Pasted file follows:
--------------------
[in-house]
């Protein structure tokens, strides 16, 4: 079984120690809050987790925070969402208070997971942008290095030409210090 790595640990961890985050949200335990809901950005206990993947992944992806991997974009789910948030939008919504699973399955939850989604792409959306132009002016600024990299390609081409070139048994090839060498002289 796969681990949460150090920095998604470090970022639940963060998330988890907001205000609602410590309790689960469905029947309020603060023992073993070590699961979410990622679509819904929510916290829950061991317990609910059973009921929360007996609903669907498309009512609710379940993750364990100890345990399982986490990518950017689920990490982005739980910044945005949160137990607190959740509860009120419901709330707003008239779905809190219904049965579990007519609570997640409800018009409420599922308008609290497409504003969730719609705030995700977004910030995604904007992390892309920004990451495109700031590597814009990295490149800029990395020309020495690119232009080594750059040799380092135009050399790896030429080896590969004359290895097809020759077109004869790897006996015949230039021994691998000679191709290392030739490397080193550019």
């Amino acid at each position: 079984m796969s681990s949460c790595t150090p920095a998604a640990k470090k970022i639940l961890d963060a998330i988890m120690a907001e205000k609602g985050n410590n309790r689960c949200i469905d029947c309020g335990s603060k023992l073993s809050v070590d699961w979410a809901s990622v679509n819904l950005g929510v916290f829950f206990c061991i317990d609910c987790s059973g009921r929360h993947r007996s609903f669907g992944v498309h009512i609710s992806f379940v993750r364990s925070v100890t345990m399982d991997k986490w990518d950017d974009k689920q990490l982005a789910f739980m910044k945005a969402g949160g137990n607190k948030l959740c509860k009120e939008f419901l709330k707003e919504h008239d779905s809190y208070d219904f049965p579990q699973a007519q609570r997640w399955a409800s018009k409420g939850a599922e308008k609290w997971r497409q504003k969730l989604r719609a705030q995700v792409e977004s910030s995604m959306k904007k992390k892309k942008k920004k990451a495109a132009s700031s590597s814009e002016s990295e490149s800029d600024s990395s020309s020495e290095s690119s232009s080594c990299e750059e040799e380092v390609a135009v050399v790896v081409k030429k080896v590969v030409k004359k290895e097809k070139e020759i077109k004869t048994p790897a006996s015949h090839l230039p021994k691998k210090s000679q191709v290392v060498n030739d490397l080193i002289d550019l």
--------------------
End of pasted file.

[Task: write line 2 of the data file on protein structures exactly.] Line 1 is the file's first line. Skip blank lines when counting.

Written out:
């Protein structure tokens, strides 16, 4: 079984120690809050987790925070969402208070997971942008290095030409210090 790595640990961890985050949200335990809901950005206990993947992944992806991997974009789910948030939008919504699973399955939850989604792409959306132009002016600024990299390609081409070139048994090839060498002289 796969681990949460150090920095998604470090970022639940963060998330988890907001205000609602410590309790689960469905029947309020603060023992073993070590699961979410990622679509819904929510916290829950061991317990609910059973009921929360007996609903669907498309009512609710379940993750364990100890345990399982986490990518950017689920990490982005739980910044945005949160137990607190959740509860009120419901709330707003008239779905809190219904049965579990007519609570997640409800018009409420599922308008609290497409504003969730719609705030995700977004910030995604904007992390892309920004990451495109700031590597814009990295490149800029990395020309020495690119232009080594750059040799380092135009050399790896030429080896590969004359290895097809020759077109004869790897006996015949230039021994691998000679191709290392030739490397080193550019």